Individual study: Using artificial passageways to facilitate the movement of wildlife on Namibian farmland
Weise F.J., Wessels Q., Munro S. & Solberg M. (2014) Using artificial passageways to facilitate the movement of wildlife on Namibian farmland. South African Journal of Wildlife Research, 44, 161-166
This study is summarised as evidence for the intervention(s) shown on the right. The icon shows which synopsis it is relevant to.
Install mammal crossing points along fences on farmland
A before-and-after study in 2010 on a farm in Namibia (Weise et al. 2014) found that tyres installed as passageways through fences facilitated movements of wild mammals, especially carnivores, and reduced fence maintenance requirements. During 96 days, 11 mammal species, including nine carnivores, used one crossing. The most frequently recorded species were black-backed jackal Canis mesomelas (44 occasions), porcupine Hystrix africaeaustralis (21 occasions) and cheetah Acinonyx jubatus (nine occasions, seven different animals). Fewer fence holes needed mending after tyre installation (13.6 holes/day) than before (31.3 holes/day). Forty-nine discarded car tyres (37 cm radius opening) were installed at ground level into a 19.1-km-long, 2.4-m-high fence. Tyre locations, 35–907 m apart, were prioritised to areas of high warthog Phacochoerus africanus digging activity. One tyre was monitored with a camera trap for 96 days from August–December 2010. Holes needing maintenance were counted for 10 days before and 10 days after tyre installation.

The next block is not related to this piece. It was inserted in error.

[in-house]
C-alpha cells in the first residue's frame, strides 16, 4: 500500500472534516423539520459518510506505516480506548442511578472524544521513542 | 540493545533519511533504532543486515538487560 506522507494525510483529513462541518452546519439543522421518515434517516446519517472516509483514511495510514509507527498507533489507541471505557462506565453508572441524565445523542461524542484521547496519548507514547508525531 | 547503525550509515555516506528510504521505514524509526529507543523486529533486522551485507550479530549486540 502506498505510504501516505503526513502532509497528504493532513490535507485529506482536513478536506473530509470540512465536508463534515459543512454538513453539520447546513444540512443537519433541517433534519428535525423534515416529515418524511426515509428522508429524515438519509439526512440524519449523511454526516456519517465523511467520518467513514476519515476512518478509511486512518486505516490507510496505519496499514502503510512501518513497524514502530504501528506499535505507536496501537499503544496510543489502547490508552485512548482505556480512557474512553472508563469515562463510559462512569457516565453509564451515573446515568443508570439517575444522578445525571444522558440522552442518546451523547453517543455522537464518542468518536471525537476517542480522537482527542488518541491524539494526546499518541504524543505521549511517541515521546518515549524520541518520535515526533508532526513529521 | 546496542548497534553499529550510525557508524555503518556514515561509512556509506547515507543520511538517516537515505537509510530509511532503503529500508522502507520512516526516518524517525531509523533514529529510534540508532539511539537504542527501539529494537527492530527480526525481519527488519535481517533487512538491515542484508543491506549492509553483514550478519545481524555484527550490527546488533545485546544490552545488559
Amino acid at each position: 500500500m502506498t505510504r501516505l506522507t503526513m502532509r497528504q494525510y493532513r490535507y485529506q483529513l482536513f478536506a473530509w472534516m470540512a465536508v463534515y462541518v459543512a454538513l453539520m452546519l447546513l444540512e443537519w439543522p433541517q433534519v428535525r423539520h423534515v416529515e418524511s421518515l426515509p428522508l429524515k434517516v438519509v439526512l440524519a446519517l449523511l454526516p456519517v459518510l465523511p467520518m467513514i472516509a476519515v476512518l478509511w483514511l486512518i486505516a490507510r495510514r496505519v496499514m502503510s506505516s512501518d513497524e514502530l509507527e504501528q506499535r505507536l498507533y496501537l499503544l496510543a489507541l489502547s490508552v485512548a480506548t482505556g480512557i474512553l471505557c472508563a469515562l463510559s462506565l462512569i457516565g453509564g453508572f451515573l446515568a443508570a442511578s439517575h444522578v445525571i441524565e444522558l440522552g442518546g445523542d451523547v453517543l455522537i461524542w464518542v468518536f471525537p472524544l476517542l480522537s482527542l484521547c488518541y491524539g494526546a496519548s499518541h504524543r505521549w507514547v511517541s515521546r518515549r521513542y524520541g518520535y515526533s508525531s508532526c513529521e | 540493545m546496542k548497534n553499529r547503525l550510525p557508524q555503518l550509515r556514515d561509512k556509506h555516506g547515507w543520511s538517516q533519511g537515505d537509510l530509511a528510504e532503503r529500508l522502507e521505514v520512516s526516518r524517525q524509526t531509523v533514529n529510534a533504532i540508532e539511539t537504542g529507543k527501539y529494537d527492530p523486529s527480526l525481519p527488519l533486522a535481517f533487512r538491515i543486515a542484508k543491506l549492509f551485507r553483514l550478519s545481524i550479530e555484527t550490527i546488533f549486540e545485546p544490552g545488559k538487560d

(Summarised by Nick Littlewood)